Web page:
When you buy a bromeliad on eBay, it may be posted to you 'bare rooted' or with no roots at all. It may have been rattling around in a parcel contractors van or left in the full sun all day. The following method will save most bromeliads.
- Buy some vermiculite (I get mine from Bunnings Hardware. Garden or Hydroponics retailers should also have it)
- Line a small pot with scrap shadecloth or mosquito mesh to stop losing the vermiculite out of the drainage holes.
- As soon as the bromeliad(s) arrive, plunge it (them) into a container of water and leave it (them) for 5 minutes.
- Shake excess water from the bromeliad(s) and place in the pot. Two or three small bromeliads may be quite happy together in the same pot.
- Fill the pot loosely with moist but not soggy vermiculite.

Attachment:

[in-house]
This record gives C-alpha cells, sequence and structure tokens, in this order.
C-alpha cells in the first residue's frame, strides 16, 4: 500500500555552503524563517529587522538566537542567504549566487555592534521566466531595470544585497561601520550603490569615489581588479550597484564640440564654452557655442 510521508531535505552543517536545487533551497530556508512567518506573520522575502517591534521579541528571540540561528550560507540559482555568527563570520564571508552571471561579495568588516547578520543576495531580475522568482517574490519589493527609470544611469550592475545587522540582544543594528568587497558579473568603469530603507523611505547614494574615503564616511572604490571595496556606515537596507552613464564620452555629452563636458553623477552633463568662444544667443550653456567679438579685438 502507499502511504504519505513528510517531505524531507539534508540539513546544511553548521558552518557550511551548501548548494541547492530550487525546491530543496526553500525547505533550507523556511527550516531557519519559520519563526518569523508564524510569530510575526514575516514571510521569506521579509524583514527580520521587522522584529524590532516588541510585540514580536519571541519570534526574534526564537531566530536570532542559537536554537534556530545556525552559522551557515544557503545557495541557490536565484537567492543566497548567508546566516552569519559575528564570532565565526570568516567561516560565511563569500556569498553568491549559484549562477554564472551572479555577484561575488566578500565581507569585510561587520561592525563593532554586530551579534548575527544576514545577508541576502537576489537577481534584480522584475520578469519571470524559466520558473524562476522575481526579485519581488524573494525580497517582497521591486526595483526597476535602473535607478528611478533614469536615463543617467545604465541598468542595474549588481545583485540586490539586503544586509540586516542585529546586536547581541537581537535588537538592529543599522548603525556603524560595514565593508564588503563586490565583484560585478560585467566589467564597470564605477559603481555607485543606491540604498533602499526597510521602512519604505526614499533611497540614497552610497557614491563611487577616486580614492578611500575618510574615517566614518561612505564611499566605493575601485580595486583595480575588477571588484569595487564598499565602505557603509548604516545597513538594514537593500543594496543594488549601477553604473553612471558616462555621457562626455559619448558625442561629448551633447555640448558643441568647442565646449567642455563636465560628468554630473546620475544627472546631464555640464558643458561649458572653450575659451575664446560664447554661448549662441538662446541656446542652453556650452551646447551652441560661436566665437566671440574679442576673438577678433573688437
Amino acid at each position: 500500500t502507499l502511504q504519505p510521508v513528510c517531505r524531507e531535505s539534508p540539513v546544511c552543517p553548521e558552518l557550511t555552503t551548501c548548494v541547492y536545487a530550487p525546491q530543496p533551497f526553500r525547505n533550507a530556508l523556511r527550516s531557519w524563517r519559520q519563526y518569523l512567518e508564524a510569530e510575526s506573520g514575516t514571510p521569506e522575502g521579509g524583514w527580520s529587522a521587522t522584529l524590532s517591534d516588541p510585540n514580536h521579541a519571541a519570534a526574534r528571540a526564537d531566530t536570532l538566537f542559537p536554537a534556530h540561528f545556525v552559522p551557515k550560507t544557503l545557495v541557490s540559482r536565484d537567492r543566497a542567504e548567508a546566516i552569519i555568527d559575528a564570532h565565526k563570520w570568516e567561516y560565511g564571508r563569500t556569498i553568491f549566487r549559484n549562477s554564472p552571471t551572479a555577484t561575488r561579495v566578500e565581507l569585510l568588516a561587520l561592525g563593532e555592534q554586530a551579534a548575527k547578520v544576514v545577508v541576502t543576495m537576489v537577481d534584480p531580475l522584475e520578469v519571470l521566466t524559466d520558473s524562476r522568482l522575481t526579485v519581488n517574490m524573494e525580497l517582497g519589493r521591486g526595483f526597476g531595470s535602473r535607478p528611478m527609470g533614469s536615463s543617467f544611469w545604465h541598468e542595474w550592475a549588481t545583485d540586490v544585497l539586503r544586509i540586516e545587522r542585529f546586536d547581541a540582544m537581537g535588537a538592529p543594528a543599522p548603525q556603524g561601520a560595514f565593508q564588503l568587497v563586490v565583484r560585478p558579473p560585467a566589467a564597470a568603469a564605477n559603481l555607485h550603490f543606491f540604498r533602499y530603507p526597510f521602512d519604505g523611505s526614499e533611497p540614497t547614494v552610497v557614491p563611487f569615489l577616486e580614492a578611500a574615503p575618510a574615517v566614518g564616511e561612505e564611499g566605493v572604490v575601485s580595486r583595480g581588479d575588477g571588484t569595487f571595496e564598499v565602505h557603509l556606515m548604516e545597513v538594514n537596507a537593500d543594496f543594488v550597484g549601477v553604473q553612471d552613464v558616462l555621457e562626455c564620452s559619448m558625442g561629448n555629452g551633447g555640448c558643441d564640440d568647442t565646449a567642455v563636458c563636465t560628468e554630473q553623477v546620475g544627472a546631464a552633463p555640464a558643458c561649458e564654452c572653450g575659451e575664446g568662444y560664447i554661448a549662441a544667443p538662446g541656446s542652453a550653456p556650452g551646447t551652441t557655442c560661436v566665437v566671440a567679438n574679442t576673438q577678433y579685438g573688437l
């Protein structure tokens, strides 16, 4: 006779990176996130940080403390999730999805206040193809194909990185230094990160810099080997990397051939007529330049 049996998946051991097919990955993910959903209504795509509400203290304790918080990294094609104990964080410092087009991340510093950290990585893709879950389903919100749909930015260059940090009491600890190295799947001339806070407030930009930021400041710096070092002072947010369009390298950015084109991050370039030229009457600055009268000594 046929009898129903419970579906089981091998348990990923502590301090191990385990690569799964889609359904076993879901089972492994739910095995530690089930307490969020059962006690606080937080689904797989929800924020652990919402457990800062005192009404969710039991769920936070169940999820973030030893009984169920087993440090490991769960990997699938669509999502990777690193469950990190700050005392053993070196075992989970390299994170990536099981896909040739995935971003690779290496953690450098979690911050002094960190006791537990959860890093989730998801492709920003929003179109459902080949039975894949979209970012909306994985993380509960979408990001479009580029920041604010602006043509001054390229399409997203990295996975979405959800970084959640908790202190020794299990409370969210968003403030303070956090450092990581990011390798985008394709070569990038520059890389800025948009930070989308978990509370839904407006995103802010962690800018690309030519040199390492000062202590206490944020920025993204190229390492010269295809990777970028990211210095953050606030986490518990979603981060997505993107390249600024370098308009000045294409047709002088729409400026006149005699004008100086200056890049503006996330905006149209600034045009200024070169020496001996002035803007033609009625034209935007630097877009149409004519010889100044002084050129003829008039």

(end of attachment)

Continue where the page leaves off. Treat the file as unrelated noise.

- Support the bromeliads with skewers of bamboo, plastic,stainless steel etc.
- Put them in an airy and not too sunny spot where they can be left undisturbed for a couple of months.
- Use your finger to check the moisture of the vermiculite. Dampen the vermiculite when it starts to dry out. If you tend to overwater, mix perlite in with the vermiculite.
- A small amount of water in the 'cup' of the bromeliad is good too.
- Plant in your usual way when the bromeliad has a ball of fresh white roots. The vermiculite does not need to be shaken off.
This way, a squashed, dehydrated and distressed plant can get a good start. It does not have to force its new roots through a heavy mix. Vermiculite is sterile without fungal or other organisms to atack the new roots. If the bromeliad does get jiggled, the new roots will not break off in this light mix.